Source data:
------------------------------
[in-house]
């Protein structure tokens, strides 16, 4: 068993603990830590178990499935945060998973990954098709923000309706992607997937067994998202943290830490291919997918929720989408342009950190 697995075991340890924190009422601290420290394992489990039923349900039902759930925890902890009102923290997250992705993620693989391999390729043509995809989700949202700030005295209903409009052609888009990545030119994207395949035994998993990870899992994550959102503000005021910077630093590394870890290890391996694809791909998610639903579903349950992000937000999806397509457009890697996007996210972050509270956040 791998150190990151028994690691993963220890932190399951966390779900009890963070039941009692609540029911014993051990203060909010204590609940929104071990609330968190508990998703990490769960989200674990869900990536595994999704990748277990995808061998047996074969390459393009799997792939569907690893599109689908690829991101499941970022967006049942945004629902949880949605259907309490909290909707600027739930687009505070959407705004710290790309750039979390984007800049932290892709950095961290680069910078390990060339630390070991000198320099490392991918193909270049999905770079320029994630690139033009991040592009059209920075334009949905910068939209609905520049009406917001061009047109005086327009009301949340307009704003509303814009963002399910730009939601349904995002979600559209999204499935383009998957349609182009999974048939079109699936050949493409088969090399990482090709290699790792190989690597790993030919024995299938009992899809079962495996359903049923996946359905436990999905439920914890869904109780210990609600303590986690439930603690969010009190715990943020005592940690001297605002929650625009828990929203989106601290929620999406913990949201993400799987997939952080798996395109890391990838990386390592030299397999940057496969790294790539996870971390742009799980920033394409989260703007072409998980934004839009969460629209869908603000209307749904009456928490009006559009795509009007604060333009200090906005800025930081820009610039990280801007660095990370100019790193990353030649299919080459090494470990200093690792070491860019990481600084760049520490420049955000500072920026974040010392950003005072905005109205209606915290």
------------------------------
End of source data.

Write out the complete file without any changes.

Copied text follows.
[in-house]
């Protein structure tokens, strides 16, 4: 068993603990830590178990499935945060998973990954098709923000309706992607997937067994998202943290830490291919997918929720989408342009950190 697995075991340890924190009422601290420290394992489990039923349900039902759930925890902890009102923290997250992705993620693989391999390729043509995809989700949202700030005295209903409009052609888009990545030119994207395949035994998993990870899992994550959102503000005021910077630093590394870890290890391996694809791909998610639903579903349950992000937000999806397509457009890697996007996210972050509270956040 791998150190990151028994690691993963220890932190399951966390779900009890963070039941009692609540029911014993051990203060909010204590609940929104071990609330968190508990998703990490769960989200674990869900990536595994999704990748277990995808061998047996074969390459393009799997792939569907690893599109689908690829991101499941970022967006049942945004629902949880949605259907309490909290909707600027739930687009505070959407705004710290790309750039979390984007800049932290892709950095961290680069910078390990060339630390070991000198320099490392991918193909270049999905770079320029994630690139033009991040592009059209920075334009949905910068939209609905520049009406917001061009047109005086327009009301949340307009704003509303814009963002399910730009939601349904995002979600559209999204499935383009998957349609182009999974048939079109699936050949493409088969090399990482090709290699790792190989690597790993030919024995299938009992899809079962495996359903049923996946359905436990999905439920914890869904109780210990609600303590986690439930603690969010009190715990943020005592940690001297605002929650625009828990929203989106601290929620999406913990949201993400799987997939952080798996395109890391990838990386390592030299397999940057496969790294790539996870971390742009799980920033394409989260703007072409998980934004839009969460629209869908603000209307749904009456928490009006559009795509009007604060333009200090906005800025930081820009610039990280801007660095990370100019790193990353030649299919080459090494470990200093690792070491860019990481600084760049520490420049955000500072920026974040010392950003005072905005109205209606915290």